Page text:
This effort should go “hand in hand with aggressive efforts to improve building energy efficiency, thus reducing overall energy consumption,” it said, and could not only reduce the amount of oil that we have to buy, but create more logging and wood-industry jobs and related jobs in servicing and installing biomass installations.
It proposes the creation of a six-state working group, involving industry, government and nonprofits, to urge state and regional support for this idea through tax incentives, loan programs, reference in climate action plans and a “public education campaign” to overcome wood’s tree-hugger imagine.
It’s a lot to expect, but the conference got a boost of encouragement from Egger, a director of the energy division for the state of Upper Austria, an industrial state in Austria that has, she noted happily, almost exactly the same population as New Hampshire.
More than a decade of government and industry push has led that state, which has much less forest cover than northern New England, to generate a third of its total energy use from alternative sources, half of which are wood. Among other things, she said, virtually all new homes are being heated by wood, generally pellet boilers.
“Why did this small state in a small country put such a burden on itself? … Purely economic reasons are sufficient to justify the transition,” she said. “Price fluctuation (of oil) alone is a very good reason to get out of oil dependency.”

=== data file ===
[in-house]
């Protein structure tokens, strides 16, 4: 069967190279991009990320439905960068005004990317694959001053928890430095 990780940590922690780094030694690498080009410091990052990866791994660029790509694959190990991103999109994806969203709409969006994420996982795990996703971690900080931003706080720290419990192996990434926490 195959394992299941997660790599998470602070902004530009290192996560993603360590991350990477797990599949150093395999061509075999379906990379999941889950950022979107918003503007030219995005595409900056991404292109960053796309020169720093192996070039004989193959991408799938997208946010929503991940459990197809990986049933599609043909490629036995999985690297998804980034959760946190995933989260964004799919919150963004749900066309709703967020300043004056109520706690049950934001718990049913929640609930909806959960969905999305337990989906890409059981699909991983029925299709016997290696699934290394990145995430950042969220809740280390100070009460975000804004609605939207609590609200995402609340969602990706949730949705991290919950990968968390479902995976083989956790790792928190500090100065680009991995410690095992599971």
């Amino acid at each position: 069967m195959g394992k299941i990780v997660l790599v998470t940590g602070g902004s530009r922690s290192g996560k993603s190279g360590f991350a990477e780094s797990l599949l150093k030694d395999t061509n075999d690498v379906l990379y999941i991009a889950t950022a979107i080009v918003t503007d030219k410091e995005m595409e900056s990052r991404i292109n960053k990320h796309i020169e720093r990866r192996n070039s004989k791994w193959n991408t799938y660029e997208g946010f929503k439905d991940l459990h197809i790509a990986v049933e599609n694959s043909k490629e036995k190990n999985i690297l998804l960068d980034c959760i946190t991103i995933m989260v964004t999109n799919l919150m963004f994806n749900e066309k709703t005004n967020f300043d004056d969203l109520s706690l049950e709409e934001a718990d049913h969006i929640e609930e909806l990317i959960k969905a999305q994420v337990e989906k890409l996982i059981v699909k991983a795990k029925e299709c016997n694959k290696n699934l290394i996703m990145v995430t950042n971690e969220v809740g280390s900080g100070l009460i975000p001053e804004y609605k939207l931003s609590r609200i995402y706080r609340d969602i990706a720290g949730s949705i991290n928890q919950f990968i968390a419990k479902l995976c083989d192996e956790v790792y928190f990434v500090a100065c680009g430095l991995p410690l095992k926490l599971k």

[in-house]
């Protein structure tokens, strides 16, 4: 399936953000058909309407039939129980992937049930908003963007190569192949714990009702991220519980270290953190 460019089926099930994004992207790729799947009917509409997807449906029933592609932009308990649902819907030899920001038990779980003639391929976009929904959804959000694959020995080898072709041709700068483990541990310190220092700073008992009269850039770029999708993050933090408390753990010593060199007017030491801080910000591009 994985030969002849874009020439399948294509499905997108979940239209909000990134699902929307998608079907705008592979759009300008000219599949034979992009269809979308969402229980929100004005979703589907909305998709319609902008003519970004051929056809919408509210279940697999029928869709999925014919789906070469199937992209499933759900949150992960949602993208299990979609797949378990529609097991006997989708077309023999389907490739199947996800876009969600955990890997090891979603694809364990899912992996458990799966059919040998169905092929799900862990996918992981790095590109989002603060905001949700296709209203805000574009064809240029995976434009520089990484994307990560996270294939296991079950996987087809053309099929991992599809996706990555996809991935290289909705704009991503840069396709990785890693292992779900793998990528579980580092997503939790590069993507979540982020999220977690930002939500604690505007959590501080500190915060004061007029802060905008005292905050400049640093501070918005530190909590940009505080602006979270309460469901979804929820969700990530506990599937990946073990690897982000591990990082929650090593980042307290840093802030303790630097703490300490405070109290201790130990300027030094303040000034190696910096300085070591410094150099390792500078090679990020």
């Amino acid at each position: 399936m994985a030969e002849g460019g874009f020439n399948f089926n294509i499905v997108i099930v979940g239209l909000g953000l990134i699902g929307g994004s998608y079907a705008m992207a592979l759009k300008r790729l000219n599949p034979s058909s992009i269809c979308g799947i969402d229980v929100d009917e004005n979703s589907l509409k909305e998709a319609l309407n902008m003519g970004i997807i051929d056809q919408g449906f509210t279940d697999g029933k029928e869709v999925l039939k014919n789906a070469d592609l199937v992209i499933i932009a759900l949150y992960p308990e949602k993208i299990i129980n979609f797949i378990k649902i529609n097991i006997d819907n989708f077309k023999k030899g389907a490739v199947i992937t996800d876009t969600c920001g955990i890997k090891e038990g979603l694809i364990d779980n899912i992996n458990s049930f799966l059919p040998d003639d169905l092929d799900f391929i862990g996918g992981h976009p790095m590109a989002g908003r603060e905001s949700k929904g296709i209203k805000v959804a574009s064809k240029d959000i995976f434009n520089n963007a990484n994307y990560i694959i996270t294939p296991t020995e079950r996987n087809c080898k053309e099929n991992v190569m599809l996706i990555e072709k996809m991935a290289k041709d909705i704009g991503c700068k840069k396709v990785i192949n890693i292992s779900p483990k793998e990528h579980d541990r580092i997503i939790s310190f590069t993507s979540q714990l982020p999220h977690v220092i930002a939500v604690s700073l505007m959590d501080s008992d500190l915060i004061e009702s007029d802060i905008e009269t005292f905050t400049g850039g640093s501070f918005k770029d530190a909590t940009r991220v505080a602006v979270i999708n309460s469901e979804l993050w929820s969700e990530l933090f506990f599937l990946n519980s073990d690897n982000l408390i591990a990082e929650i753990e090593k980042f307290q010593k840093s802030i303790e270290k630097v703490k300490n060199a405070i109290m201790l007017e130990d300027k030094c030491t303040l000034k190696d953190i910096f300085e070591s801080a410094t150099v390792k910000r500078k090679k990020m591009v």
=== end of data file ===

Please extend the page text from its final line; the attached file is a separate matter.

What this means, she said, is that if New Hampshire and its neighbors want to use more biomass, they eventually can.
“What you’re doing is not an isolated … initiative, but is part of something bigger,” she said. “You have to make a commitment and you have to stick to it.”
David Brooks can be reached at 594-5831 or
Some of the fastest growing sources of renewable energy in the world are the wind, the sun -- and the lowly wood pellet.
European utilities are snapping up the small combustible pellets to burn alongside coal in existing power plants. As a global marketplace emerges to feed their growing appetite for pellets, the Southeastern U.S. is becoming a major exporter, with pellet factories sprouting in Florida, Alabama and Arkansas.
Fueling Europe

Jason Henry for The Wall Street Journal
A hydraulic lift thrusts a tractor-trailer into the sky to dump a load of sawdust that will be used for production of wood pellets at Green Circle.